I read a new take on the big "D" word today. Seems a DEVELOPER who's involved in the preliminary aspects of building 1,500 homes on the Rickel Ranch just off Highway 95 south of Athol addressed concerns about what's causing the population boom in North Idaho. He said it had nothing to do with developers; instead, his opponents need to look at what's happening in the maternity wards.
That makes me a bit nervous, knowing the way some locals can react to having their space overrun with a whole bunch more people. Will pregnant mothers be in danger now that this developer has spilled the beans? Will irate folks wishing to express concerns about mega-housing developments showing up next door now start picketing hospitals and labor rooms to "stop the crazy growth" (thanks to a fellow Huckleberries Online blogger for that terminology) rather than attending stack-the-deck planning and zoning meetings?
This claim also begs the question: are women suddenly back to having a dozen babies per family? I don't think so. Somehow, I don't think maternity rooms should get the sole blame for development in North Idaho. My theory is that development is occurring at high rates in this area for the same reasons it's happening virtually all over the United States.
Telecommunications advancements have allowed people to be much more flexible about where they do their work. No longer do they necessarily have to spend their careers in population centers. This phenomenon has been unfolding over the past decade, along with some aggressive marketing of our area. The "if you build it, they will come" philosophy also plays a part in our population influx as does a huge retiring baby boomer generation.
I was told by a realtor the other day that for the next 12 years we can expect to see a booming real estate market, especially in the South, because of our huge retiring crop of maternity ward products from the '40s and '50s. Finally, I think our world economy plays a role in what we're seeing show up in our disappearing farm fields.
Those fields are becoming available to developers because of the increasingly prohibitive cost of farming. I just did a story about Harvey and Leslie Lippert who recently won a Young Farmer and Rancher award for the North Idaho region. Though they're dedicated to spending their lives working the soil, they worry about being priced out of this dream because of rising fuel and fertilizer cost, along with that of the necessary huge implements needed to do their work.
So, the developments continue to dominate the local planning and zoning, commissioners' and city council meetings. This Rickel Ranch development appears a bit different from the original idea I heard about while interviewing Gary Norton for Sandpoint Magazine a couple of years ago. He's the genius who created Silverwood. At the time, he was expressing the desire to complement his ever-growing theme park by creating a town at the Rickel Ranch, dedicated specifically to a family atmosphere.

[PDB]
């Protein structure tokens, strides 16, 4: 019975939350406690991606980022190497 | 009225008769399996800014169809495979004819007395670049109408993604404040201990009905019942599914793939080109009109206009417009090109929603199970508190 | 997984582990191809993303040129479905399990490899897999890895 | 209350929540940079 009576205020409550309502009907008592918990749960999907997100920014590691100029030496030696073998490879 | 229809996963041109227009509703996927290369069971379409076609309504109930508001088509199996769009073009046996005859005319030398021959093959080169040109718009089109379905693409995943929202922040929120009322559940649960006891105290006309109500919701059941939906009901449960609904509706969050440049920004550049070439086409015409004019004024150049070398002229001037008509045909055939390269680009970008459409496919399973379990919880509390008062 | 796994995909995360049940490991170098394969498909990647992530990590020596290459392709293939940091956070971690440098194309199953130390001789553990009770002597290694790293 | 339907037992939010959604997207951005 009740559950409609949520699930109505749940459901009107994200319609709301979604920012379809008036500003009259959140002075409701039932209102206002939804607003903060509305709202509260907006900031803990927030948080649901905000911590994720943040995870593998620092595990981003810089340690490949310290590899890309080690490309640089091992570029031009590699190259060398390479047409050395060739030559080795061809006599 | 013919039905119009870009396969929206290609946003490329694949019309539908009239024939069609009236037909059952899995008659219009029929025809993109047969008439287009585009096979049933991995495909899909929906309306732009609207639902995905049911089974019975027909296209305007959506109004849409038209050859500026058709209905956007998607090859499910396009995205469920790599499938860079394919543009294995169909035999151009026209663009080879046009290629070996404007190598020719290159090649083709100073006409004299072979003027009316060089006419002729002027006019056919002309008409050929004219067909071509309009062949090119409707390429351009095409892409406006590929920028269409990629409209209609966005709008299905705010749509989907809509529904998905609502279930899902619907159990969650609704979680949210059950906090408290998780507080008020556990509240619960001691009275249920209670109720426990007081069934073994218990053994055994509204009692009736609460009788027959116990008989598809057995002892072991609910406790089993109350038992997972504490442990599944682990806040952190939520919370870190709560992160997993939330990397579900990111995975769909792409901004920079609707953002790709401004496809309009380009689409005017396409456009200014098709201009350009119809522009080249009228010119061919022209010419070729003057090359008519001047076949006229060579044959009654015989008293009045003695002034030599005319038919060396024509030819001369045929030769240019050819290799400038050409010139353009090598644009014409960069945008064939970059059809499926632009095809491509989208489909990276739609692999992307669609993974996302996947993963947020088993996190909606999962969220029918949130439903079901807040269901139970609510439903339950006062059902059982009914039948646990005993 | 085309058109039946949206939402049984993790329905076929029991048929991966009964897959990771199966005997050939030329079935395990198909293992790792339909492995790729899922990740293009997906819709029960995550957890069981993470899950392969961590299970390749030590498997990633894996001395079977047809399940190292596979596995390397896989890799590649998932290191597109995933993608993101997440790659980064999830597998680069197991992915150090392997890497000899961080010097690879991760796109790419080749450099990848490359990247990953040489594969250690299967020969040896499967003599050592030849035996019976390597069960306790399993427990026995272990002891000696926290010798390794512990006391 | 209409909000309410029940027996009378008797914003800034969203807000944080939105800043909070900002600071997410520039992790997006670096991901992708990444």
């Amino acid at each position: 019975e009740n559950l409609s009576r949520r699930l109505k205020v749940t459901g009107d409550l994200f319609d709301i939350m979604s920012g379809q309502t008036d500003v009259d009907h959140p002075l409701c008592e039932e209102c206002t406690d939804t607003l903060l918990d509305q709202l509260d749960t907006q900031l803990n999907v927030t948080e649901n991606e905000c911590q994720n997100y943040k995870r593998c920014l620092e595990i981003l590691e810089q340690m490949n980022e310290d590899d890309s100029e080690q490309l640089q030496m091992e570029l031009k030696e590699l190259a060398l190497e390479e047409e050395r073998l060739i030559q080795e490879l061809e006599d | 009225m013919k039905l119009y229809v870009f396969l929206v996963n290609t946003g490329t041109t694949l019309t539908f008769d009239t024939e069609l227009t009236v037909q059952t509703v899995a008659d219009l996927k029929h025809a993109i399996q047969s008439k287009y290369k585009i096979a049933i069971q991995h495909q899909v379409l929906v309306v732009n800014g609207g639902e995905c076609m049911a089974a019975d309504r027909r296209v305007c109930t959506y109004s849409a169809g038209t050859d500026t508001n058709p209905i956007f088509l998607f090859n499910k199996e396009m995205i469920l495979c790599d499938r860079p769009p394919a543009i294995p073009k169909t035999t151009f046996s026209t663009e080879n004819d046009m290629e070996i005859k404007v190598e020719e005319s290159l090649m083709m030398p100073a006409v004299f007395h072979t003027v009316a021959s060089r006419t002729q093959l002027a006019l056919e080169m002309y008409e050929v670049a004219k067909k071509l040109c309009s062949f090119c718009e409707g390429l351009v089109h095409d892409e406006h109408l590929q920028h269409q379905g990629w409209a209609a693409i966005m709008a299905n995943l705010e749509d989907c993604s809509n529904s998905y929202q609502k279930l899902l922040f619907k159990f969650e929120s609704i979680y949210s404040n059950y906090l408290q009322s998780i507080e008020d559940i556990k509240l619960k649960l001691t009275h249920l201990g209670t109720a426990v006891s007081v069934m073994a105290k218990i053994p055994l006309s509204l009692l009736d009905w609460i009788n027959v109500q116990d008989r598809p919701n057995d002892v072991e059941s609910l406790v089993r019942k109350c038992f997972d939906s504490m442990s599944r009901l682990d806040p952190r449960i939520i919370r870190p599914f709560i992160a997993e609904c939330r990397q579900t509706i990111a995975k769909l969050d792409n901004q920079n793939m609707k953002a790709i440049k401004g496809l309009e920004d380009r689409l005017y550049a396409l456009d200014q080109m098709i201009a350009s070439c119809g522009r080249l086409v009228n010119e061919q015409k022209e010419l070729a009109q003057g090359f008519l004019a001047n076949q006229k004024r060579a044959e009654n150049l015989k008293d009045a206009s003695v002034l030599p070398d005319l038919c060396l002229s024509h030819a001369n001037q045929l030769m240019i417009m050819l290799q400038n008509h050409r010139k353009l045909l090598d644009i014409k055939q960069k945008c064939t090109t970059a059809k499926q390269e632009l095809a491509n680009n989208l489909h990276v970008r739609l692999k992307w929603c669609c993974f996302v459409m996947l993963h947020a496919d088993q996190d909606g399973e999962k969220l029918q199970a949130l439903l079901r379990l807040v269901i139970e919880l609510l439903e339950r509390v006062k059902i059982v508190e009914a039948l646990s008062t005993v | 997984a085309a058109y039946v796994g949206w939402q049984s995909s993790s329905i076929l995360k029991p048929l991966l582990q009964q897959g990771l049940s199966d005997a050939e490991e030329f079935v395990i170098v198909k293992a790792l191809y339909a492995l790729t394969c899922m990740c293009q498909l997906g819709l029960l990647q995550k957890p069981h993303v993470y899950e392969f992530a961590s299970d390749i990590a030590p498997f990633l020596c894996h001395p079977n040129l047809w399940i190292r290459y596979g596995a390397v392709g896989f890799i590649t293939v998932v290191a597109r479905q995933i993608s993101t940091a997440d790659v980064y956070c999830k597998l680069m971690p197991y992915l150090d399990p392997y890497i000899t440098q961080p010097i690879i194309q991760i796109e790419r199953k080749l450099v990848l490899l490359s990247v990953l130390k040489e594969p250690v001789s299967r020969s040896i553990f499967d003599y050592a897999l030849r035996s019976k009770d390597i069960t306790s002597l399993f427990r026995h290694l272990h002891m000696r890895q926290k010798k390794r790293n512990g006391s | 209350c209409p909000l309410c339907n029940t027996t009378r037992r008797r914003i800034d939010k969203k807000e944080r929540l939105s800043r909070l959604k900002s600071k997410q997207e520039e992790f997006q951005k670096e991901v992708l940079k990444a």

I don't know if he's connected with this developer because the approach seems to be different, according to this morning's Spokesman. The same guy who blamed his job on maternity wards says he wants the 1,500 homes to offer affordable housing. I think a price of $125,000 homes was mentioned. In today's construction market, I wonder what those are gonna look like and how long they're gonna last.
Speaking of affordable housing, I've also heard about another developer's dream for the old Elmira townsite north of here. One of my former students, Kent Compton, has purchased the townsite and is planning his own attempt at offering affordable housing. I do believe, however, he's looking at a little more money going into each house he plans to build on the individual lots up there off Highway 95. He also told me that he hopes to use part of the area to showcase Elmira's history as a rough-and-tumble railroad town.
I'll hand it to Kent because he hasn't used the "maternity ward" card in rationalizing his approach to Elmira. He's a developer. He hopes to provide a need, and he admits he'd like to make a little money while doing it.
So, I think Bonner General Hospital and all potential mothers it serves are safe. I don't know about Kootenai Medical Center, though. Those young mothers-to-be might be wise to come in the back door when they show up for the labor room until this developer comes up with a new reason for planning those 1,500 homes at the Rickel Ranch.